And, as you can see from the picture, they also record tv programmes there - specially for people who don’t know what to do with a stick of rhubarb.

The street entertainers were of an uncommonly high order, too. In this one single day of idle wandering and exploring, I saw two Russians in full Red Army uniform singing those sentimental Cossack folk-songs that always end in tears, a man on a unicycle, a small theatre group performing what looked like Macbeth, a choir of Bavarian children singing a song that sounded like - but wasn’t - The Happy Wanderer, two motionless statue-people...

So....on this sunny, early Spring morning, which one was Munich? Garden of Eden or Emerald City?

It was both. And, like both, it had a darker, less ‘polished’, less marketable side, as every city does. And it was only as I wandered round its streets and squares that Munich’s less savoury, and regrettable, place in history emerged.

Munich was the birthplace of Nazism.

In 1920 Hitler proclaimed the odious 29 articles of the National Socialist Party at a mass rally here and in November 1938 the appalling Kristallnacht was promulgated on the balcony of the Town Hall by Hitler himself. Thousands of Jewish shops and other business were wrecked and looted; 30,000 Jews were arrested and sent to concentration camps.

The holocaust started in Munich. Dachau is a few minutes away by train....

Which reminds me...

There was a street-entertainer I almost forgot to mention. His name is Alex.
In the middle of Munich’s busiest shopping street, Alex was playing an orchestral xylophone (as you can see in the picture). I have to tell you that it was one of the most beautiful sounds I’ve ever heard. It was mostly ‘xylophonised’ versions of piano classics like Rondo All Turca or Chopin’s waltzes but he also managed to transform pop songs and jazz into fantastical musical treats.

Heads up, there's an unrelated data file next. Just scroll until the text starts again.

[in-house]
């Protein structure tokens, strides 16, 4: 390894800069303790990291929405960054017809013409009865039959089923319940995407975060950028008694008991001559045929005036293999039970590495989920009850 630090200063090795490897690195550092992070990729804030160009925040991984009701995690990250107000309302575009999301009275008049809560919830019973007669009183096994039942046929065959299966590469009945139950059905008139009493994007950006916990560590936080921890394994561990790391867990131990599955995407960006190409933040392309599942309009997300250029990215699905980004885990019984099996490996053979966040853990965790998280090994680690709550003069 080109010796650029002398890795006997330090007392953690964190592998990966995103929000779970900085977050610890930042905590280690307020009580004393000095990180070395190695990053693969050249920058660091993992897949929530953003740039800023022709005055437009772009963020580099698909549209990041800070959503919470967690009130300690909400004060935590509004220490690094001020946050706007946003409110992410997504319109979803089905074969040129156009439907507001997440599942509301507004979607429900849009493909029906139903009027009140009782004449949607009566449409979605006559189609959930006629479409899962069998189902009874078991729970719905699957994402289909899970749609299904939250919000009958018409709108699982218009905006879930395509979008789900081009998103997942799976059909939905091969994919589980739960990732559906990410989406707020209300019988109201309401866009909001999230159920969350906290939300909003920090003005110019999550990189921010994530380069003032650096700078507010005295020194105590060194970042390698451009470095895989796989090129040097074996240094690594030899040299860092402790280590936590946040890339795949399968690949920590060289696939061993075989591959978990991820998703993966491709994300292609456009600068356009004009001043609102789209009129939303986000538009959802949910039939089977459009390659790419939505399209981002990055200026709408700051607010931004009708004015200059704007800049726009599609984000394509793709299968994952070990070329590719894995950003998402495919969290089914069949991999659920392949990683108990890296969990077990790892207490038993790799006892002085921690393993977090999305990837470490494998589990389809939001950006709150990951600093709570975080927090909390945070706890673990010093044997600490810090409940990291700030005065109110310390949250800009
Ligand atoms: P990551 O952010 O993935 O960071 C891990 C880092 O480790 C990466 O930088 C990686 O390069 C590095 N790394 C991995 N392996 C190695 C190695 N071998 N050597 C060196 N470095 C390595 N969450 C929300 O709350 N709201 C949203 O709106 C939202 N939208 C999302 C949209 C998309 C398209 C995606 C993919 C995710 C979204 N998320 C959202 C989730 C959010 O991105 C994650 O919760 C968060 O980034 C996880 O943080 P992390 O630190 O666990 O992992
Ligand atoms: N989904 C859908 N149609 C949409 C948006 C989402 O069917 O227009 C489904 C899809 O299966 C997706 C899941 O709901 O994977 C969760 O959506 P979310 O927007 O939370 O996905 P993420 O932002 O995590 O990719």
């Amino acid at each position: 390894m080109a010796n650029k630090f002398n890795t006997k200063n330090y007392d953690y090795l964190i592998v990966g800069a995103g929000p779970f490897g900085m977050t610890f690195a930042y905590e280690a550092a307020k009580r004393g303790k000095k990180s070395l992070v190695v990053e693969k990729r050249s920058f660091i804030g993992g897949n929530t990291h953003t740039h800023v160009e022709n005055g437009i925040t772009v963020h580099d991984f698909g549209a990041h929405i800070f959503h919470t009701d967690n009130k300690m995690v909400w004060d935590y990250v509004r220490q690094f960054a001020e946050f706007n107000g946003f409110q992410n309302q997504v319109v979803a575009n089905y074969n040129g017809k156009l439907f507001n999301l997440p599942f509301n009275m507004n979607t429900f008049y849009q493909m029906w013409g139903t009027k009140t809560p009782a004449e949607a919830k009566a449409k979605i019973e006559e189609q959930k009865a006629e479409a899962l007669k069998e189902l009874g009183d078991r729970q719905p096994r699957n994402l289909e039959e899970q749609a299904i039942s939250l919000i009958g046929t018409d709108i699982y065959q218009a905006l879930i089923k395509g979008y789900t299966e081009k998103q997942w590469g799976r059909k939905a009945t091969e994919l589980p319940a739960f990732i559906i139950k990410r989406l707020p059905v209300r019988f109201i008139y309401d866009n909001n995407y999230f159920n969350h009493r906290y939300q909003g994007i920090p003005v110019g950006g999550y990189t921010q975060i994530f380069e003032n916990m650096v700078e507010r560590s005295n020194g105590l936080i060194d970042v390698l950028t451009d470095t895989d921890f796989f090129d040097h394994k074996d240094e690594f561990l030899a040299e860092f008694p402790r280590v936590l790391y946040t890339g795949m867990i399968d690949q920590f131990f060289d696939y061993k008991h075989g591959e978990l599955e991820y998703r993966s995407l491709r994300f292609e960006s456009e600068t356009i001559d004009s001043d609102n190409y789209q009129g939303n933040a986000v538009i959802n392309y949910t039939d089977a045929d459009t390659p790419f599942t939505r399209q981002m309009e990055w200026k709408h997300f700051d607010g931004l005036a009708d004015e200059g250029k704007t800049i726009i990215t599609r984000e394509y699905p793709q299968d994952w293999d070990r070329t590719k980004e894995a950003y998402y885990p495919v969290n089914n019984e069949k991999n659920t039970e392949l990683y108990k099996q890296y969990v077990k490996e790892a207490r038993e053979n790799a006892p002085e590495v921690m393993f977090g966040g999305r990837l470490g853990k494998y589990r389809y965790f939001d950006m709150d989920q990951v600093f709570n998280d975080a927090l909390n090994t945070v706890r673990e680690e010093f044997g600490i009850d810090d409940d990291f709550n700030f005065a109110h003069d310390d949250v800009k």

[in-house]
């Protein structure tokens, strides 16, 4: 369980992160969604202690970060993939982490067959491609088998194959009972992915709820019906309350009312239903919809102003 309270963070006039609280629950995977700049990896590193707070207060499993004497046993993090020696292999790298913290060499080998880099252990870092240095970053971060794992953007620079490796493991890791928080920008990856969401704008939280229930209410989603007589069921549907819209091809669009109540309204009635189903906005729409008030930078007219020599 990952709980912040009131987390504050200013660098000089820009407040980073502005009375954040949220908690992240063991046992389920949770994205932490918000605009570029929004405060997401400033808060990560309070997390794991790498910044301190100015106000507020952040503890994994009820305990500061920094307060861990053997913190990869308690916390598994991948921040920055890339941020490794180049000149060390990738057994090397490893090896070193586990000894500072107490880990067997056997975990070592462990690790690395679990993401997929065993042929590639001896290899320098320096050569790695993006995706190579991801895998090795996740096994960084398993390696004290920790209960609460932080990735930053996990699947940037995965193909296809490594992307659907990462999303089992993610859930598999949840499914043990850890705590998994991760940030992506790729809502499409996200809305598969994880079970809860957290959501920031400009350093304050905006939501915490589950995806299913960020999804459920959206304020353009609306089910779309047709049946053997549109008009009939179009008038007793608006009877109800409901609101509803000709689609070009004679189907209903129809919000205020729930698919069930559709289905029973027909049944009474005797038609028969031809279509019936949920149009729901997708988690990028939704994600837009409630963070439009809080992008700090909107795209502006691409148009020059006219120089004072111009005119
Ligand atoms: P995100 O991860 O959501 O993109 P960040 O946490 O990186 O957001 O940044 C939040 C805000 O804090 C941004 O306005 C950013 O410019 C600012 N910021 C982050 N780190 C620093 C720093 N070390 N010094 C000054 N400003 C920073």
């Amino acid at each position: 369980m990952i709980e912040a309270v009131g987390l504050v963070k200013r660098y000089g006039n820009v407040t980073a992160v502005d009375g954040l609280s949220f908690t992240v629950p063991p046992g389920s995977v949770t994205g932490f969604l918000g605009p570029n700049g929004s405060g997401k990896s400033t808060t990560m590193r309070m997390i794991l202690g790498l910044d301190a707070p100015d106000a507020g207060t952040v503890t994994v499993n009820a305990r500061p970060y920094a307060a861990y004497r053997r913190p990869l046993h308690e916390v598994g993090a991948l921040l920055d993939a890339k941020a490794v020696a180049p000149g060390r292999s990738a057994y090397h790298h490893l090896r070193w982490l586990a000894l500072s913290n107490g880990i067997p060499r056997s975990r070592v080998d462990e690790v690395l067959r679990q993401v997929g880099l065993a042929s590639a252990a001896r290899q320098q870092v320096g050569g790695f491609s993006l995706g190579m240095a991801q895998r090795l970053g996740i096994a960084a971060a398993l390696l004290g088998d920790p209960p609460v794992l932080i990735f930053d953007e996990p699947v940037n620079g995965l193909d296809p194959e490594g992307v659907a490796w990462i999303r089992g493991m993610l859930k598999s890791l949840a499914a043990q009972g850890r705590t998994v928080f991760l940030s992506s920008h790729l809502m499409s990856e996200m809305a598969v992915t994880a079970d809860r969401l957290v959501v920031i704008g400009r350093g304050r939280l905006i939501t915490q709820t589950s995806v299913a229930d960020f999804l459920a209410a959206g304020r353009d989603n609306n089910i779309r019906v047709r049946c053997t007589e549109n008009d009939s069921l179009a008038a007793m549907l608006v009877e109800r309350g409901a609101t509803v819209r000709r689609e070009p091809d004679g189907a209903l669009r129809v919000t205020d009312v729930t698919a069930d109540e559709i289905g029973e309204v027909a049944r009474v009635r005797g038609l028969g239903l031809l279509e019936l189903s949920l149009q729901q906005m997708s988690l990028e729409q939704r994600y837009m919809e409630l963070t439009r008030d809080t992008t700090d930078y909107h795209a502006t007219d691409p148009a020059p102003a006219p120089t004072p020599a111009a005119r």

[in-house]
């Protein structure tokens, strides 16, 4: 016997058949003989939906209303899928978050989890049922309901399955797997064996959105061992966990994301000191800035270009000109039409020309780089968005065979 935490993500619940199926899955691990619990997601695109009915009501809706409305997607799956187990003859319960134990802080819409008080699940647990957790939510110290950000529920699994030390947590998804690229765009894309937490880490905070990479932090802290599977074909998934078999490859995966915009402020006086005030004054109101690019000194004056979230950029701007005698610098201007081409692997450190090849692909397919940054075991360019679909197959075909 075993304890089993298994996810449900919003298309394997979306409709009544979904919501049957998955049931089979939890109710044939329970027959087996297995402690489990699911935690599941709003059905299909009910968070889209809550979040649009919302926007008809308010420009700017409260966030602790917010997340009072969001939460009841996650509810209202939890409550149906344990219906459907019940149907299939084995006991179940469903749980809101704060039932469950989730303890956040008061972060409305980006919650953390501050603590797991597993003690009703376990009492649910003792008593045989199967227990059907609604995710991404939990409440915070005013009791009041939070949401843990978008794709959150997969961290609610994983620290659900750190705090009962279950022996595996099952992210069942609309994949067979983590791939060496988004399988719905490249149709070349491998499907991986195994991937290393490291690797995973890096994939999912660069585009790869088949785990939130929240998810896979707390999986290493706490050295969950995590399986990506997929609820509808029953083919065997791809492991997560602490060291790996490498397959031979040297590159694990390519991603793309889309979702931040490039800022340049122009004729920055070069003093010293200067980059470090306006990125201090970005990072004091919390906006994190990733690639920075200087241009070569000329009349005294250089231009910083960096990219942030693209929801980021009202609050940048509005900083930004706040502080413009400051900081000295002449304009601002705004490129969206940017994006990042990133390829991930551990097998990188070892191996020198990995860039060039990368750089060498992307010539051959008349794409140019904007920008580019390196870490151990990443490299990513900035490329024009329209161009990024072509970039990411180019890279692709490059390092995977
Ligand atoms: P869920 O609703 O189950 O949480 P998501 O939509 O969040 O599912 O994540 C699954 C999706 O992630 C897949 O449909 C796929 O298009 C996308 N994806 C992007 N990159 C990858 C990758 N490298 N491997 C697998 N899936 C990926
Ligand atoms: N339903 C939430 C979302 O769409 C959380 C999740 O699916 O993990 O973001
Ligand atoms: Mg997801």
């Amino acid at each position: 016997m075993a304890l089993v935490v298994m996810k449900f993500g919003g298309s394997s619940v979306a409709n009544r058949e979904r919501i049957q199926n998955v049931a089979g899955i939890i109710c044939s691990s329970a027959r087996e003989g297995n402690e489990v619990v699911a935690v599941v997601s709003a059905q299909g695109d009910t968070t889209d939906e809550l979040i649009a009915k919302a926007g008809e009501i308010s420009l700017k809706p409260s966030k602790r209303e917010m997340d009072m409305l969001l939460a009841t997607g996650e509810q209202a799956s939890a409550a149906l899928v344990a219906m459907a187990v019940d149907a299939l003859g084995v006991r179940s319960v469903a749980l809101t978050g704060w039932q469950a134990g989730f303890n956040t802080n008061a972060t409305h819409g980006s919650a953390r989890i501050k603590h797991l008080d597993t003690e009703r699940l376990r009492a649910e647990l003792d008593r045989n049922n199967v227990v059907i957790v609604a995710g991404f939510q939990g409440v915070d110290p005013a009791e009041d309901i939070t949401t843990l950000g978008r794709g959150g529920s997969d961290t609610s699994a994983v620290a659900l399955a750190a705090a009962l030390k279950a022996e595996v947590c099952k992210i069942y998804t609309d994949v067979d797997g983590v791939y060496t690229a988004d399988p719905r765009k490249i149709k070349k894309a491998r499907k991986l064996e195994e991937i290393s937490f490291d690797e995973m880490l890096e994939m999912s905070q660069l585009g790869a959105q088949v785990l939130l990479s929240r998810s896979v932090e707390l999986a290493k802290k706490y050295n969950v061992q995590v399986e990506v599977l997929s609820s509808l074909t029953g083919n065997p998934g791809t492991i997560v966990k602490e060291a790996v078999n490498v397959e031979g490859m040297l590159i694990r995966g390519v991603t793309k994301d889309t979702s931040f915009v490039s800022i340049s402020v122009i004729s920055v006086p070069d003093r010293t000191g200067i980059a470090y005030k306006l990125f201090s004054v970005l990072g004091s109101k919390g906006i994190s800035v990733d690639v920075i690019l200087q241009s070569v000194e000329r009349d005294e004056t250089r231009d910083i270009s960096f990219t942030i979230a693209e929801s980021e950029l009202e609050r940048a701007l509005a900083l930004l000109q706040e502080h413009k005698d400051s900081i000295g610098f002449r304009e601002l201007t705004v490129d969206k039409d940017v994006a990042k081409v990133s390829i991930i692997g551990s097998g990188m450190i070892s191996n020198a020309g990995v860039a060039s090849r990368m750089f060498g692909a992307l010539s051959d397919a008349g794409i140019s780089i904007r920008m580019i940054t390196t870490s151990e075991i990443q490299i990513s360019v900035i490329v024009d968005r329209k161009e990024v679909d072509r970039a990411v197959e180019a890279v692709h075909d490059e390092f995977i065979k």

He played with a gentleness and deftness of touch that brought the instrument to life. He made love to it. I could almost hear the xylophone breathing and sighing as he played. I was transfixed, along with a good many other passers-by. I stood there listening to, and admiring, his musicality for over half an hour.

I even asked him if he played requests. He had just played a little Bach and it reminded me of the first piece of Bach’s music I ever heard: the Preludium in E major. He played it at once, right through and from memory.

I bought one of his CDs and as he was signing it, I decided to invite him to have a coffee with me. At the time, I thought that there would be little chance of his accepting my invitation. This, though, was a ‘go for it’ kind of holiday - so I went for it. And I’m glad I did.

I helped him to load his xylophone into the back of his van and then we retreated to a nearby coffee shop.

Alex’s accent was American, so my first query had to be how a middle-aged American ends up playing a xylophone in a Munich shopping street.

And as he talked, a few minutes turned into most of the afternoon. My coffee remained undrunk as I listened, so I ordered another. The second cup went cold, too. Because, as Alex told me his story, the darker side of Munich made its presence felt. He was living proof that the city had something to be ashamed of.

Alex is Jewish.

Late one night in 1941 his grandparents were taken away by the Gestapo. Alex’s mother - Ruth - hid in a dustbin when the attack happened, and remained there listening to the screams and the verbal and physical abuse.

She never saw her parents again. She was eight years old.

Utterly alone, she made her way to the house of a gentile family her parents had known. At great risk to themselves, they took her in and arranged for her, and another Jewish schoolchild who had been orphaned that night, to be taken to Switzerland.